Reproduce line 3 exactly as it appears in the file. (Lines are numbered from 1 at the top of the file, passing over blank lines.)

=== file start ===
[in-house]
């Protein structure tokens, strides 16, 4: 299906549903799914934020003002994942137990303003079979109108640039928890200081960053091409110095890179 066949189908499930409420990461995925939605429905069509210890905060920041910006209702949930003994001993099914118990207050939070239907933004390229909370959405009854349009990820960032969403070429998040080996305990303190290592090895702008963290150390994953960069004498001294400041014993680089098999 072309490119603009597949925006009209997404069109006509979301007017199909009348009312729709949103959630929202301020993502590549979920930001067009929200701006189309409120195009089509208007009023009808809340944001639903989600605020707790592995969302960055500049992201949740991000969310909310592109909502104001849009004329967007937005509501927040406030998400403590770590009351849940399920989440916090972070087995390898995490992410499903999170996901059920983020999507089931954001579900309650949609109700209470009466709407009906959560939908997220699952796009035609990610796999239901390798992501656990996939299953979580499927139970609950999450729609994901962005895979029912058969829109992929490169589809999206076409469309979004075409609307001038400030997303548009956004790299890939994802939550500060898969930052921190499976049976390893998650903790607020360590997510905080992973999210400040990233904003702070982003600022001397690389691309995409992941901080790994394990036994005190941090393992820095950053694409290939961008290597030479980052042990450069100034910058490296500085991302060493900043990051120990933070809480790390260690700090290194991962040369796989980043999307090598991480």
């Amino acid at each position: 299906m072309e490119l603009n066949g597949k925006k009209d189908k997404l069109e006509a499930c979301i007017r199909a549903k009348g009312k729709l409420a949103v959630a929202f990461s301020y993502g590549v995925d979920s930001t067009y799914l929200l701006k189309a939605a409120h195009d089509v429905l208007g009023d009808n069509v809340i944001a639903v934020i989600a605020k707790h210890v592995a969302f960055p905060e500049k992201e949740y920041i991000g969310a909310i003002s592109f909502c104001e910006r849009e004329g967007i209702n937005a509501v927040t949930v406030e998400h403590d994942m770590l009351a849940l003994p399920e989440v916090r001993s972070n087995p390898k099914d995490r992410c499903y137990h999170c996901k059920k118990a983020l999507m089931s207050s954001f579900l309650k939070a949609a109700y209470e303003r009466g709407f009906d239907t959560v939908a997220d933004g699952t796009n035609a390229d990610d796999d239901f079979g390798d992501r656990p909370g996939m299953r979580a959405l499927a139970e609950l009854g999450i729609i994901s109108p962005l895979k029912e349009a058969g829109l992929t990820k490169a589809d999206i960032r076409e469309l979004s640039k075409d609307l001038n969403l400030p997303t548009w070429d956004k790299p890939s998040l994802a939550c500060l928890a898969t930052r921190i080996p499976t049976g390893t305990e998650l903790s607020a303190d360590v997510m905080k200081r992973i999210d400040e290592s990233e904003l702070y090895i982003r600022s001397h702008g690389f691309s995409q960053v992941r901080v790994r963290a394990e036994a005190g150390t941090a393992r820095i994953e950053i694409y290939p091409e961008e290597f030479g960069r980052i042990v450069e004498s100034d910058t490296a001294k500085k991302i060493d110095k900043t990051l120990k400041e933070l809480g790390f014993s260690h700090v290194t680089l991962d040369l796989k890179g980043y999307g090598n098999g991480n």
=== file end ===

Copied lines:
């Amino acid at each position: 299906m072309e490119l603009n066949g597949k925006k009209d189908k997404l069109e006509a499930c979301i007017r199909a549903k009348g009312k729709l409420a949103v959630a929202f990461s301020y993502g590549v995925d979920s930001t067009y799914l929200l701006k189309a939605a409120h195009d089509v429905l208007g009023d009808n069509v809340i944001a639903v934020i989600a605020k707790h210890v592995a969302f960055p905060e500049k992201e949740y920041i991000g969310a909310i003002s592109f909502c104001e910006r849009e004329g967007i209702n937005a509501v927040t949930v406030e998400h403590d994942m770590l009351a849940l003994p399920e989440v916090r001993s972070n087995p390898k099914d995490r992410c499903y137990h999170c996901k059920k118990a983020l999507m089931s207050s954001f579900l309650k939070a949609a109700y209470e303003r009466g709407f009906d239907t959560v939908a997220d933004g699952t796009n035609a390229d990610d796999d239901f079979g390798d992501r656990p909370g996939m299953r979580a959405l499927a139970e609950l009854g999450i729609i994901s109108p962005l895979k029912e349009a058969g829109l992929t990820k490169a589809d999206i960032r076409e469309l979004s640039k075409d609307l001038n969403l400030p997303t548009w070429d956004k790299p890939s998040l994802a939550c500060l928890a898969t930052r921190i080996p499976t049976g390893t305990e998650l903790s607020a303190d360590v997510m905080k200081r992973i999210d400040e290592s990233e904003l702070y090895i982003r600022s001397h702008g690389f691309s995409q960053v992941r901080v790994r963290a394990e036994a005190g150390t941090a393992r820095i994953e950053i694409y290939p091409e961008e290597f030479g960069r980052i042990v450069e004498s100034d910058t490296a001294k500085k991302i060493d110095k900043t990051l120990k400041e933070l809480g790390f014993s260690h700090v290194t680089l991962d040369l796989k890179g980043y999307g090598n098999g991480n």